From Healthy to Harmful: An Athlete’s Journey

Eating disorders, something that no one ever pictures themselves going through or anticipates will ever happen to them…

Personally, I never imagined I’d ever get an eating disorder, and I was fine…until suddenly I wasn’t…

There was one day I remember the desire to be a better athlete arose and I wanted to have that competitive edge over others. “I just want to be healthier and a better athlete”

So, I followed a slippery slope and originally from an outsider’s perspective these food rules appeared “healthy” and “following the diet of an athlete”. There came a time when what I was doing became less about my performance however the consistent desire to feel in control, and whilst my original desire was to support my journey as an athlete, the desire to be “smaller” and “healthier” took hold and the eating disorder voice was stronger.

Very soon I became aware something wasn’t right. I remember realising that I could only do so much for myself and I started needing extra help. This was the hardest thing. However, I also recognised that “this is not how I wanted to live the rest of my life” and I wanted to make a change for the better”.

As I began to seek help and support. I was aware of how dangerous this supposedly “healthy” lifestyle was, which originated from an innocent change for the better that took a turn for the worse. This experience was a huge wake-up call and certainly indicated a need for drastic, but necessary changes. I’d never wish this experience upon anyone, I am thankful for the care and support I received during this period in my life.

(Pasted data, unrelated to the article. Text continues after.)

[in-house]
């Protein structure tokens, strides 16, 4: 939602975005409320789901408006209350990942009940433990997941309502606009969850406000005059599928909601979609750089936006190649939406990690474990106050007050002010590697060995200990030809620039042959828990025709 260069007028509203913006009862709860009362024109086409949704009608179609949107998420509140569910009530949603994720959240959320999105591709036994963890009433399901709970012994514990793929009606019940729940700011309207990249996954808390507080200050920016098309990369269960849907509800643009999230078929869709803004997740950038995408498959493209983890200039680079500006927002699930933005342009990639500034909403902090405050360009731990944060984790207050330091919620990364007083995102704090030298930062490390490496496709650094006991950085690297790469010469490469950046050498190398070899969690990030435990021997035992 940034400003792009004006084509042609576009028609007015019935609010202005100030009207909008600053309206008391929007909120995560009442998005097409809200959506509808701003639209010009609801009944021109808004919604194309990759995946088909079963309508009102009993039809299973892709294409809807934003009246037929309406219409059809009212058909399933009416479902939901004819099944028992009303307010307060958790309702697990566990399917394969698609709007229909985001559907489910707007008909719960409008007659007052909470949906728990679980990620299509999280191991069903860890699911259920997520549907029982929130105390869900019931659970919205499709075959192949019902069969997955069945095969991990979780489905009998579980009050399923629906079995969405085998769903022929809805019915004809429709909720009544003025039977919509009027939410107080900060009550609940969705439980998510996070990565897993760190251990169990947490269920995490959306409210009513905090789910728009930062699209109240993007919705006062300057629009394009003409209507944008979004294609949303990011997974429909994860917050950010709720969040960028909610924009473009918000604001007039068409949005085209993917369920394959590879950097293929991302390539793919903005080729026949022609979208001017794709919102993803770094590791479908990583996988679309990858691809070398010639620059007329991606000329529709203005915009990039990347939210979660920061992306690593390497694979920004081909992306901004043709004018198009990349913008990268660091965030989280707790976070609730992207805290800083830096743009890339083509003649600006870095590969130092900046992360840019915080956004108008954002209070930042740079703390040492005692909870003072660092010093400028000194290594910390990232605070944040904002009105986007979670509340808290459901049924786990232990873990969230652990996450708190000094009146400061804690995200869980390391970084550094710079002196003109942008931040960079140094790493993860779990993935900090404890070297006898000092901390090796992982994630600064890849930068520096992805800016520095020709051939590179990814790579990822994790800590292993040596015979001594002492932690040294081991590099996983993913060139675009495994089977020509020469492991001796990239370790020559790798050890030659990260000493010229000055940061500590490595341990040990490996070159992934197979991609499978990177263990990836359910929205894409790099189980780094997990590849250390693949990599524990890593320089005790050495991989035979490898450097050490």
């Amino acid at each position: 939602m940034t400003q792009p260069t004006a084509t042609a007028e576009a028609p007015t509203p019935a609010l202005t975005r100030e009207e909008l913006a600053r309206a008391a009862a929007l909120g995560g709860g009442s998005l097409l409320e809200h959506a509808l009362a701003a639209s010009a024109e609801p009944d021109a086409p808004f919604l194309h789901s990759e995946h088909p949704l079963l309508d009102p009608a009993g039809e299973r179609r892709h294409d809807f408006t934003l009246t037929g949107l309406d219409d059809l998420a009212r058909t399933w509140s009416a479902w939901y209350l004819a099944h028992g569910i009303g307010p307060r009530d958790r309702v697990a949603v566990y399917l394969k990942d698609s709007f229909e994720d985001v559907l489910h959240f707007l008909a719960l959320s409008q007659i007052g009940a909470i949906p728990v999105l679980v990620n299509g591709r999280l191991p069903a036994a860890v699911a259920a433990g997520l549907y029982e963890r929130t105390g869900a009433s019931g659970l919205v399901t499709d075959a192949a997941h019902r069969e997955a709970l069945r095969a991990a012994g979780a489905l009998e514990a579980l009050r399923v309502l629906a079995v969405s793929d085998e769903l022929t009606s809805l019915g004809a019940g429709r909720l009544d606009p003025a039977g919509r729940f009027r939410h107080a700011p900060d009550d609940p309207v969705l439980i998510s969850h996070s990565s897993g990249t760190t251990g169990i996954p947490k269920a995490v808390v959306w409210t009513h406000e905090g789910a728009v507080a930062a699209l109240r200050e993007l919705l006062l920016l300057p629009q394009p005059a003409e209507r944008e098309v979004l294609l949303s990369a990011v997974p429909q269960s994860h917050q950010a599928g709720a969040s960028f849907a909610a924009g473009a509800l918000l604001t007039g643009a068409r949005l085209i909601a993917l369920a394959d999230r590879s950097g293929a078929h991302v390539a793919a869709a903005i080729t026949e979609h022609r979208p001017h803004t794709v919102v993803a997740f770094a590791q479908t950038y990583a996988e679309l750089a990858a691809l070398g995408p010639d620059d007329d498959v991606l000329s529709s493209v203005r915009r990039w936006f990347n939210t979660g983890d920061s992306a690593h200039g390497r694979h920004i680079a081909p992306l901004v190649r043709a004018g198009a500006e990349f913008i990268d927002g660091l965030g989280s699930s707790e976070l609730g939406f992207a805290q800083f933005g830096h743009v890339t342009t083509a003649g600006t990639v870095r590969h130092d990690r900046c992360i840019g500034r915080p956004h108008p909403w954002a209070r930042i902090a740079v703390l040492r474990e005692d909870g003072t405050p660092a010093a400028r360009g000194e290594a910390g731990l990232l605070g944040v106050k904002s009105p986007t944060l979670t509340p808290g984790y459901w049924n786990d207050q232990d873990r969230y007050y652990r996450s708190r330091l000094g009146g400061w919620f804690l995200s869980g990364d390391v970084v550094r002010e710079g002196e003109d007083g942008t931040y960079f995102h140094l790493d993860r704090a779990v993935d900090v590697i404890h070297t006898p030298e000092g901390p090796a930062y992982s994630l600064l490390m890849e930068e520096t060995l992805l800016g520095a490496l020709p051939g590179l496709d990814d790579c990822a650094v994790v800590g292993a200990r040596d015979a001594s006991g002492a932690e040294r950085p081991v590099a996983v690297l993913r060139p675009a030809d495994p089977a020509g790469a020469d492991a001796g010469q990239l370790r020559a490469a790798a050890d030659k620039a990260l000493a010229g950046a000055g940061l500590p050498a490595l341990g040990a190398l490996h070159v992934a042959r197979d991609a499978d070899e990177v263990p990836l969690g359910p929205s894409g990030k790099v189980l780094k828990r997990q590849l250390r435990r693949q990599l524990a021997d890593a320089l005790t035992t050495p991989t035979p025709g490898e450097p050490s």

Eating disorders are not “a phase”, “trendy”, “cool” or “attention seeking”. They are serious medical/physical and mental health conditions.

I do acknowledge that everyone’s journey looks different, I love to share my story as a message of hope and to identify that recovery is possible. It is ok for every day to feel different and to continue experiencing ups and downs, but don’t ever forget IT WILL GET BETTER

Having had a lived experience this encouraged me to pursue a career as a dietitian, and I am now practising as a dietitian with a special interest in working with individuals who experience eating disorders/disordered eating. I am also working for a wonderful organisation on the Sunshine Coast [Queensland, Australia] called endED who support individuals experiencing eating disorders or eating challenges and their carers.

Contributed by Tayla